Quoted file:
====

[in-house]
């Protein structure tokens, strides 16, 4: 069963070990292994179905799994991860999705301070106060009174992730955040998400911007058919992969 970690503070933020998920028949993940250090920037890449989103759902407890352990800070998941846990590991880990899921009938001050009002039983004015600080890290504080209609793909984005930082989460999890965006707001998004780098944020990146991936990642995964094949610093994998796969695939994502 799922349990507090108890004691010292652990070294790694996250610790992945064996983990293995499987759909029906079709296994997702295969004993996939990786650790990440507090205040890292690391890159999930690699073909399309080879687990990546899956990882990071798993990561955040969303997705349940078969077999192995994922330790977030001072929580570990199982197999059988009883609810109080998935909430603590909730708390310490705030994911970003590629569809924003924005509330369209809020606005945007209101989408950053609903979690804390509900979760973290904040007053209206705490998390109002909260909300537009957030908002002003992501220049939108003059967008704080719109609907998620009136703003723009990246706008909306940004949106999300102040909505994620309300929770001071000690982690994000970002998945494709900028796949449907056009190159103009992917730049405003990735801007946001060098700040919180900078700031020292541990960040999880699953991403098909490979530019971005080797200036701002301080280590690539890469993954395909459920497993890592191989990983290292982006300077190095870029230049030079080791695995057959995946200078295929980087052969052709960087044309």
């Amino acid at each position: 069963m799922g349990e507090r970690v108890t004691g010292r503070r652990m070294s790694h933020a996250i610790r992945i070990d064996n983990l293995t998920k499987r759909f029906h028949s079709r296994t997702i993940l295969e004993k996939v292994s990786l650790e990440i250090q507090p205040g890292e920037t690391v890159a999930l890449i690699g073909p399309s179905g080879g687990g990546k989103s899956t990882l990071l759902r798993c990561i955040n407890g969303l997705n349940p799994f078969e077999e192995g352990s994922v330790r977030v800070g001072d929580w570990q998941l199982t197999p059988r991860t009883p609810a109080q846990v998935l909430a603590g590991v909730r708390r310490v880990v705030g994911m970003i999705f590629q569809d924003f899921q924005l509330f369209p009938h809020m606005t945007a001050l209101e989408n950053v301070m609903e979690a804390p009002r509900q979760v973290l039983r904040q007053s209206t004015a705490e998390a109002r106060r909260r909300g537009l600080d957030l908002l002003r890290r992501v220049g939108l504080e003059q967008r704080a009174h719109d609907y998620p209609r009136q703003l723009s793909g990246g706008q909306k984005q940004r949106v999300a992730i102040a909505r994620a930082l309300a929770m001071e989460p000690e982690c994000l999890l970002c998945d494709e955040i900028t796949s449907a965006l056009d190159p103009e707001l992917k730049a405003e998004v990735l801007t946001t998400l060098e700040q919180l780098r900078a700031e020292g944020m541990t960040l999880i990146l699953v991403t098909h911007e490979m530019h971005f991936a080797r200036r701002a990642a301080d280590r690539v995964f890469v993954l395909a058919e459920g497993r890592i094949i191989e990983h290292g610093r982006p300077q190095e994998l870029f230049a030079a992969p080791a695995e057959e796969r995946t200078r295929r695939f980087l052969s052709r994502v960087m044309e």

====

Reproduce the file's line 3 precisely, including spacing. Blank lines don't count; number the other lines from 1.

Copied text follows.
């Amino acid at each position: 069963m799922g349990e507090r970690v108890t004691g010292r503070r652990m070294s790694h933020a996250i610790r992945i070990d064996n983990l293995t998920k499987r759909f029906h028949s079709r296994t997702i993940l295969e004993k996939v292994s990786l650790e990440i250090q507090p205040g890292e920037t690391v890159a999930l890449i690699g073909p399309s179905g080879g687990g990546k989103s899956t990882l990071l759902r798993c990561i955040n407890g969303l997705n349940p799994f078969e077999e192995g352990s994922v330790r977030v800070g001072d929580w570990q998941l199982t197999p059988r991860t009883p609810a109080q846990v998935l909430a603590g590991v909730r708390r310490v880990v705030g994911m970003i999705f590629q569809d924003f899921q924005l509330f369209p009938h809020m606005t945007a001050l209101e989408n950053v301070m609903e979690a804390p009002r509900q979760v973290l039983r904040q007053s209206t004015a705490e998390a109002r106060r909260r909300g537009l600080d957030l908002l002003r890290r992501v220049g939108l504080e003059q967008r704080a009174h719109d609907y998620p209609r009136q703003l723009s793909g990246g706008q909306k984005q940004r949106v999300a992730i102040a909505r994620a930082l309300a929770m001071e989460p000690e982690c994000l999890l970002c998945d494709e955040i900028t796949s449907a965006l056009d190159p103009e707001l992917k730049a405003e998004v990735l801007t946001t998400l060098e700040q919180l780098r900078a700031e020292g944020m541990t960040l999880i990146l699953v991403t098909h911007e490979m530019h971005f991936a080797r200036r701002a990642a301080d280590r690539v995964f890469v993954l395909a058919e459920g497993r890592i094949i191989e990983h290292g610093r982006p300077q190095e994998l870029f230049a030079a992969p080791a695995e057959e796969r995946t200078r295929r695939f980087l052969s052709r994502v960087m044309e």